Writers and Literary Awards

In a letter to the editor of The New York Times, novelist Richard Greener says:

…writing is not a competitive or comparative endeavor; nor is a writer best identified by a group association, be it gender, race, age or any other such human membership.

Writing is an isolated, personal activity, the creative act of an individual not to be misattributed to or mistaken for any grouping of other people regardless of what they may share with the writer. They do not share the work.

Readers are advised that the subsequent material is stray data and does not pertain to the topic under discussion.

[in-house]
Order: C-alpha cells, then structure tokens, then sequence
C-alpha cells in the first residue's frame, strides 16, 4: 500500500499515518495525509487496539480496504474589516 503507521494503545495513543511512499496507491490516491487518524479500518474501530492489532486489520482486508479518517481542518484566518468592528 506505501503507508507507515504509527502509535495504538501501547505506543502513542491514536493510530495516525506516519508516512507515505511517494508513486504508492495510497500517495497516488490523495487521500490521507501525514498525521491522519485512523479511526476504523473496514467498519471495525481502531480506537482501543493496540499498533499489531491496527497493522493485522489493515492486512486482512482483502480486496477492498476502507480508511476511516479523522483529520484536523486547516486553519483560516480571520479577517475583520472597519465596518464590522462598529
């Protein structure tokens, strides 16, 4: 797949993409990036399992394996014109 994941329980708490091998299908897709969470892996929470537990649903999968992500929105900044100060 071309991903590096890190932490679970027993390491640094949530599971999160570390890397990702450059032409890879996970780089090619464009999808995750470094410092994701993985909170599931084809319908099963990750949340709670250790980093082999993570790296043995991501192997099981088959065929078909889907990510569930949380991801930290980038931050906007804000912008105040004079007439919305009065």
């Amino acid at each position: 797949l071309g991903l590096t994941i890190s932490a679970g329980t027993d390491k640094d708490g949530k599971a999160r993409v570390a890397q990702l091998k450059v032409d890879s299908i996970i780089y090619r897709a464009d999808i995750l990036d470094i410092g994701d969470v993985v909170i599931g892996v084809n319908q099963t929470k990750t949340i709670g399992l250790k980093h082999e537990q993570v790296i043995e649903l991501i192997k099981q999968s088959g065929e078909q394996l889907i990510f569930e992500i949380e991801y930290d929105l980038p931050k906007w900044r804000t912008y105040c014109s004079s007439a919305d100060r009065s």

Literary prizes may have value to those who market and sell books, but I am confident that within the heart and soul of most writers such prizes are not seen as any true measure of literary worth. One author does not compete with another. Thus, an award based on such a standard adds nothing to the merit of one’s work.

As writers, we would all do better to just write, say what we have to say and leave the judgment to the reader.

Culled from New York Times.

What do you think; should writers concern themselves only with the business of writing? Are writing prizes and awards any measure of literary merit?